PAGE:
Making it clear to the world that he is no booster for Deepwater Wind’s proposed South Fork Wind Farm, State Assemblyman Fred W. Thiele Jr. last week issued a statement branding the project a “bait and switch” because a foreign company has acquired its Rhode Island-based owner and increased the project’s proposed power output from 90 to 130 megawatts.
“What we were originally told about the project and its goals are no longer true,” Mr. Thiele said in the statement, released by his office on January 24. “A project originally proposed by an American company to address the growing energy needs of eastern Long Island now is to be part of the portfolio of an international energy giant, whose first decision was a 44-percent increase in the size of the project. We are left to imagine what other changes might be made or what other projects might show up on our doorstep in the future.”
Mr. Thiele noted in the statement that he has long been a “major supporter of renewable energy.” He also said he has made clear before “that my support of off-shore wind power should not be construed as a rubberstamp for every off-shore wind project that is proposed.”
Mr. Thiele’s blast took aback Gordian Raacke, executive director of Renewable Energy Long Island, which has been one of many environmental groups supporting the plan.
“I admire Fred Thiele because he has done a lot of good things for our community and I’m very surprised by his statement on the South Fork Wind Farm because it is an exception to the rule,” he commented.
“The project is now undergoing a thorough environmental and regulatory review process and we should not jump to conclusions before we’ve examined all the facts,” Mr. Raacke added. “I hope that some of the concerns raised by Fred Thiele can be clarified and addressed.”
In an interview on Tuesday, Mr. Thiele said some of the “nuance” of his statement got lost in the news coverage it initially generated last week, with on-line headlines proclaiming he had withdrawn his support for Deepwater Wind.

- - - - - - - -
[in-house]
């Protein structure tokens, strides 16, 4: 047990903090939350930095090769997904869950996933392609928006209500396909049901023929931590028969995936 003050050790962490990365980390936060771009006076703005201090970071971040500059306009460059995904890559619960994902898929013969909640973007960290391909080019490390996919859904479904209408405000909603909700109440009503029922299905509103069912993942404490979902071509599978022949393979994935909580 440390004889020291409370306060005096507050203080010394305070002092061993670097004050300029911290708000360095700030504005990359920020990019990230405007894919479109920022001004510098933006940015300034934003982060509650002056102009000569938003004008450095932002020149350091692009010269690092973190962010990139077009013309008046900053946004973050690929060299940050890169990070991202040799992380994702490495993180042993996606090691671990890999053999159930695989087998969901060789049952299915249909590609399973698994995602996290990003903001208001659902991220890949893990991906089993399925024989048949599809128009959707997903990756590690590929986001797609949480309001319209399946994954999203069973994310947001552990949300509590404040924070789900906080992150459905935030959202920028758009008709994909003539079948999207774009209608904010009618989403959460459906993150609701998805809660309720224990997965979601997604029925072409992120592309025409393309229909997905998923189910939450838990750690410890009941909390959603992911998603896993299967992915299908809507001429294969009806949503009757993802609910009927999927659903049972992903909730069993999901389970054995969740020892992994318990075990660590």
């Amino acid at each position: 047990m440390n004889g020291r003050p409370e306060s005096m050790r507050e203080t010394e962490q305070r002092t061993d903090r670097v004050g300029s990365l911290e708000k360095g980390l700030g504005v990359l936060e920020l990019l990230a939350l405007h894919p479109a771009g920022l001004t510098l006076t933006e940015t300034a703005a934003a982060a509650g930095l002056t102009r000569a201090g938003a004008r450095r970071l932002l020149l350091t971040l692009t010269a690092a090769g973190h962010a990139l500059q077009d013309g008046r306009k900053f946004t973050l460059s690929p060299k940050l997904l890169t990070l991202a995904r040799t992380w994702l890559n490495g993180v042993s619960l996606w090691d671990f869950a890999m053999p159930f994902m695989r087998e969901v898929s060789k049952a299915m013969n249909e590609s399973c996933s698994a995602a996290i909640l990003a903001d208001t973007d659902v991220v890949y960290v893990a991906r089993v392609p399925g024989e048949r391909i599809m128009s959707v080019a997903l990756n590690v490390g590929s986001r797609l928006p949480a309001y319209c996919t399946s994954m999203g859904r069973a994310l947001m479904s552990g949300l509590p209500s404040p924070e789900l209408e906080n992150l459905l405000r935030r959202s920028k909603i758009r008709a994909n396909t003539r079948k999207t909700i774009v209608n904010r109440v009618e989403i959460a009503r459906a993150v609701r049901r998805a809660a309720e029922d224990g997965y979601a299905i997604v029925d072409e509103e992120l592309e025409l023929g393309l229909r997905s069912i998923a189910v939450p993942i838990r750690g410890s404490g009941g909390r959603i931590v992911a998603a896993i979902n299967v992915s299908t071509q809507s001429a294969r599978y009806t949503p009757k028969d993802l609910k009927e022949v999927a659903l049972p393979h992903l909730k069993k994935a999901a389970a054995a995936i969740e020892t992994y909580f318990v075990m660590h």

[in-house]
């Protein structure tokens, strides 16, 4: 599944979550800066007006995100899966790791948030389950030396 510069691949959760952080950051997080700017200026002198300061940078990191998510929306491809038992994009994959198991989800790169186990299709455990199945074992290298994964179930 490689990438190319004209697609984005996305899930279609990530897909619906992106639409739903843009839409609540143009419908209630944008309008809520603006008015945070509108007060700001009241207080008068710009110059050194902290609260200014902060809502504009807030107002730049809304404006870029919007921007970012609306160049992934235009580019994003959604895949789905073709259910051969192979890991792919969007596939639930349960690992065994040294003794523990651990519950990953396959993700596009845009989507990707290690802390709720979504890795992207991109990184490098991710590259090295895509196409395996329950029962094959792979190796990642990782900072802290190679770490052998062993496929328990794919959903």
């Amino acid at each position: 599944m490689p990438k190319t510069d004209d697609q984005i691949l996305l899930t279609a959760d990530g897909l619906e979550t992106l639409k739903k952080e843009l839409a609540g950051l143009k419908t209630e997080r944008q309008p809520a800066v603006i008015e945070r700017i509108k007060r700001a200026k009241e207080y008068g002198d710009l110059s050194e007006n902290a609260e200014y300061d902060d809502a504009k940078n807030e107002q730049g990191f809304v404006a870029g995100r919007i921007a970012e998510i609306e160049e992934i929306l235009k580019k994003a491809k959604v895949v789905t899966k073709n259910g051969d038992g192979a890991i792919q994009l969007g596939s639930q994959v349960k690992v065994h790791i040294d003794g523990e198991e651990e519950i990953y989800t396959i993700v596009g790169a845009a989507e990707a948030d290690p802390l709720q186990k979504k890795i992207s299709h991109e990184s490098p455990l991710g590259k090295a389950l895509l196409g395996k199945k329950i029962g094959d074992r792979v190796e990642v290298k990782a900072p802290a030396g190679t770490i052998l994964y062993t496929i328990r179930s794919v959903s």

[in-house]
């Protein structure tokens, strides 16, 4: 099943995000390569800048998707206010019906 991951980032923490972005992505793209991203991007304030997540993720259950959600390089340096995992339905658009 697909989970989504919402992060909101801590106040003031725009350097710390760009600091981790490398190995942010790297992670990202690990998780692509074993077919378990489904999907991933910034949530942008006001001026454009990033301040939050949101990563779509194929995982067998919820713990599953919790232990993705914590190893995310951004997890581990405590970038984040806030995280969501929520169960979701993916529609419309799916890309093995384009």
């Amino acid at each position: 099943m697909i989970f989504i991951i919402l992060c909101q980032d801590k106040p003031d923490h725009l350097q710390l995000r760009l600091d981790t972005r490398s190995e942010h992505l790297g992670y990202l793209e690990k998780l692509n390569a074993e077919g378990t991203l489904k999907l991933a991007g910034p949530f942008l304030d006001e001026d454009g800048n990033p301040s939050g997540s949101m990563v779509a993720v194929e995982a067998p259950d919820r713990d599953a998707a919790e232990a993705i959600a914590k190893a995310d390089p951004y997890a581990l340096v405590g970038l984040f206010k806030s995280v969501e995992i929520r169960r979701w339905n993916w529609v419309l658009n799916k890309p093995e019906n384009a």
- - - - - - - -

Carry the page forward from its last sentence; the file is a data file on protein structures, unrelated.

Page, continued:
He said he has always felt, and still believes, the Deepwater proposal deserves to be vetted via a rigorous environmental review process. But “Deepwater’s been telling everybody I support their project,” he said, and that’s not correct.
Deepwater has an application pending before the New York State Public Service Commission to build a 15-turbine wind farm about 35 miles east of Montauk, well beyond the site of its first project, a five-turbine wind farm that serves Block Island and sends excess energy to the New England mainland. The proposed South Fork Wind Farm could power 50,000 average homes, according to the company website.
The Town of East Hampton, following a 3-2 vote on the Town Board last year authorizing the negotiations, is in talks with the company to provide an easement that would allow the undersea transmission cable from the wind farm to come ashore underground in Wainscott.
“I have read that Deepwater Wind has been bought by Danish energy
giant Orsted,” Mr. Thiele said in his statement. “Second, shortly after acquisition by Orsted, I have read that the project would utilize larger turbines and that the size of the project would increase from 90 megawatts to 130 megawatts, or a 44-percent increase. This is the classic ‘bait and switch’ …”
“We need renewable energy on eastern Long Island, including wind
power. We also need to trust that the company who will be constructing these
facilities in our community will be a good steward of the natural resources
we have worked for decades to protect.
“Because of the ‘bait and switch’ tactics of Deepwater/Orsted, I cannot trust
them with my community’s future. Local government should also consider these
unethical tactics before it makes any more decisions about this project.”
State’s ‘Dream Act’ Awaits Signature
Assemblyman Fred W. Thiele Jr. announced Monday that he had backed the Jose Peralta New York State Dream Act to help the children of undocumented immigrants attend college. The legislation is named in honor of the late State Senator Jose Peralta, who championed the bill. He died in November.
The bill is expected to be submitted to the governor for his signature. The Democratically-led Assembly has passed it every year since 2013. With the Senate’s change to a Democratic majority this year, the bill has now passed both houses of the legislature.
“They may not have been born here, but ‘dreamers’ are New Yorkers through and through,” said Mr. Thiele. “They grew up here, went to school here and they deserve the same opportunities to succeed as everyone else. New York is standing up for our immigrant communities, promoting equality and investing in our future. With new leadership in the state Senate, this is the year the Dream Act becomes a dream come true.”
The legislation would allow undocumented college-bound students who meet certain eligibility requirements — such as attending high school in New York — to access the state Tuition Assistance Program (TAP) and other assistance programs, including the Higher Education Opportunity Program (HEOP), Education Opportunity Program (EOP), Collegiate Science and Technology Entry Program (C-STEP) and similar programs at community colleges.